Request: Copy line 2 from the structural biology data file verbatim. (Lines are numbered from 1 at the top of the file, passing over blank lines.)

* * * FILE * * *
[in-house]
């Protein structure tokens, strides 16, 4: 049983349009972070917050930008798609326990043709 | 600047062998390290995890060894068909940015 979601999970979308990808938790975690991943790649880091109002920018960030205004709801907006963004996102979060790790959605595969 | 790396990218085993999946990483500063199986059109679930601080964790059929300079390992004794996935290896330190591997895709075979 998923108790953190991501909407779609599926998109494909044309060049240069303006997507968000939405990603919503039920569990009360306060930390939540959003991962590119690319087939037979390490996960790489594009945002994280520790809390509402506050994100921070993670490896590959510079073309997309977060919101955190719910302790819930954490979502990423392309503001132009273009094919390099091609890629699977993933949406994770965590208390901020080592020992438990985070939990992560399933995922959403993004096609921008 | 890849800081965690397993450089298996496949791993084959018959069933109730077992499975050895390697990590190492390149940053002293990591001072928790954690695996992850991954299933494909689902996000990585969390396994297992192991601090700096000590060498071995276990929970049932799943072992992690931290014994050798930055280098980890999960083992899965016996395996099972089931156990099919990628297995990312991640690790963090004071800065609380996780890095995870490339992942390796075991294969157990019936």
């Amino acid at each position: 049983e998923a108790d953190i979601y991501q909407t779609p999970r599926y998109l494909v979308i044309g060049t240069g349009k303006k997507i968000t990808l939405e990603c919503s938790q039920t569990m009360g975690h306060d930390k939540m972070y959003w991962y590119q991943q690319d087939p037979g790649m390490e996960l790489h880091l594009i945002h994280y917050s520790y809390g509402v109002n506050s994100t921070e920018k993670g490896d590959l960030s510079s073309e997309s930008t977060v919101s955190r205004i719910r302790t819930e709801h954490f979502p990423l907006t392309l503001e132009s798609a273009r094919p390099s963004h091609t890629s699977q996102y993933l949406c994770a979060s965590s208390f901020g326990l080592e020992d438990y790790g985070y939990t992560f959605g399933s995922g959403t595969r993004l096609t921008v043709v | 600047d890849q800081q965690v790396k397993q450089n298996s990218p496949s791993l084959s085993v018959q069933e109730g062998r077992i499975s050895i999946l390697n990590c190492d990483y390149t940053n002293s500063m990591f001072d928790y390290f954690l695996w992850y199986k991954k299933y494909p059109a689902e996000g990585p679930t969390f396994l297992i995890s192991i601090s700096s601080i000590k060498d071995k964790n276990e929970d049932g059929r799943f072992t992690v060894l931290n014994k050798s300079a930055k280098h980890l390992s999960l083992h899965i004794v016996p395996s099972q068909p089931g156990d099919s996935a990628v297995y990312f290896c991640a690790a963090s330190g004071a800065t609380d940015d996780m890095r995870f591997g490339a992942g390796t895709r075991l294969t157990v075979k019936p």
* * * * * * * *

């Protein structure tokens, strides 16, 4: 049983349009972070917050930008798609326990043709 | 600047062998390290995890060894068909940015 979601999970979308990808938790975690991943790649880091109002920018960030205004709801907006963004996102979060790790959605595969 | 790396990218085993999946990483500063199986059109679930601080964790059929300079390992004794996935290896330190591997895709075979 998923108790953190991501909407779609599926998109494909044309060049240069303006997507968000939405990603919503039920569990009360306060930390939540959003991962590119690319087939037979390490996960790489594009945002994280520790809390509402506050994100921070993670490896590959510079073309997309977060919101955190719910302790819930954490979502990423392309503001132009273009094919390099091609890629699977993933949406994770965590208390901020080592020992438990985070939990992560399933995922959403993004096609921008 | 890849800081965690397993450089298996496949791993084959018959069933109730077992499975050895390697990590190492390149940053002293990591001072928790954690695996992850991954299933494909689902996000990585969390396994297992192991601090700096000590060498071995276990929970049932799943072992992690931290014994050798930055280098980890999960083992899965016996395996099972089931156990099919990628297995990312991640690790963090004071800065609380996780890095995870490339992942390796075991294969157990019936």